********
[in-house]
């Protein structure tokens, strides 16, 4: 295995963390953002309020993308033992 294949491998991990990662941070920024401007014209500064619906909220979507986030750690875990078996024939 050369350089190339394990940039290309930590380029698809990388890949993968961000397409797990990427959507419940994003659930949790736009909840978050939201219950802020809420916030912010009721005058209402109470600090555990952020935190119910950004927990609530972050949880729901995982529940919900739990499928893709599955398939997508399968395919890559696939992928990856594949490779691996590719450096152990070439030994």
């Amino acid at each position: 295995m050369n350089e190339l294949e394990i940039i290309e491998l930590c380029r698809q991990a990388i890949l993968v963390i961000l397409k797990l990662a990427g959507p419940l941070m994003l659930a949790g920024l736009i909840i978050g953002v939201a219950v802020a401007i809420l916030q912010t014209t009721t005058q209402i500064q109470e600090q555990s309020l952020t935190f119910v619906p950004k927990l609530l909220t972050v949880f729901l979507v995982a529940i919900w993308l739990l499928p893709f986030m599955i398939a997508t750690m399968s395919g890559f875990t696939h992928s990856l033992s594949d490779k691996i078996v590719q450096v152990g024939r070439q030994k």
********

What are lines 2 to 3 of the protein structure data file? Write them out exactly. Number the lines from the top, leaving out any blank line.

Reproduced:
């Protein structure tokens, strides 16, 4: 295995963390953002309020993308033992 294949491998991990990662941070920024401007014209500064619906909220979507986030750690875990078996024939 050369350089190339394990940039290309930590380029698809990388890949993968961000397409797990990427959507419940994003659930949790736009909840978050939201219950802020809420916030912010009721005058209402109470600090555990952020935190119910950004927990609530972050949880729901995982529940919900739990499928893709599955398939997508399968395919890559696939992928990856594949490779691996590719450096152990070439030994």
């Amino acid at each position: 295995m050369n350089e190339l294949e394990i940039i290309e491998l930590c380029r698809q991990a990388i890949l993968v963390i961000l397409k797990l990662a990427g959507p419940l941070m994003l659930a949790g920024l736009i909840i978050g953002v939201a219950v802020a401007i809420l916030q912010t014209t009721t005058q209402i500064q109470e600090q555990s309020l952020t935190f119910v619906p950004k927990l609530l909220t972050v949880f729901l979507v995982a529940i919900w993308l739990l499928p893709f986030m599955i398939a997508t750690m399968s395919g890559f875990t696939h992928s990856l033992s594949d490779k691996i078996v590719q450096v152990g024939r070439q030994k």